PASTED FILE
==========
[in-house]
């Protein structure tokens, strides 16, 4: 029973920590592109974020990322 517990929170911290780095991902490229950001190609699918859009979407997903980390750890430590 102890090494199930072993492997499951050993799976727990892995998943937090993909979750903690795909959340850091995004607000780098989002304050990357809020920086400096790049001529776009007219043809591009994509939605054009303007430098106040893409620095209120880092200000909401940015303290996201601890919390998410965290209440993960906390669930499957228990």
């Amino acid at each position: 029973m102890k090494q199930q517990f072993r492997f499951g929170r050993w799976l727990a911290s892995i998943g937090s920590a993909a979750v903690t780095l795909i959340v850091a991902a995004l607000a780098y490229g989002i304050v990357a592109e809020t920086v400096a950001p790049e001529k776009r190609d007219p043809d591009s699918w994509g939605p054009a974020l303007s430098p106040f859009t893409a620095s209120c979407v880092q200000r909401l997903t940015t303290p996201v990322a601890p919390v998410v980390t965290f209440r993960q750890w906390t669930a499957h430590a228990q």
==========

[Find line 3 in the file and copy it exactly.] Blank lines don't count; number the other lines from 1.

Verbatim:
């Amino acid at each position: 029973m102890k090494q199930q517990f072993r492997f499951g929170r050993w799976l727990a911290s892995i998943g937090s920590a993909a979750v903690t780095l795909i959340v850091a991902a995004l607000a780098y490229g989002i304050v990357a592109e809020t920086v400096a950001p790049e001529k776009r190609d007219p043809d591009s699918w994509g939605p054009a974020l303007s430098p106040f859009t893409a620095s209120c979407v880092q200000r909401l997903t940015t303290p996201v990322a601890p919390v998410v980390t965290f209440r993960q750890w906390t669930a499957h430590a228990q």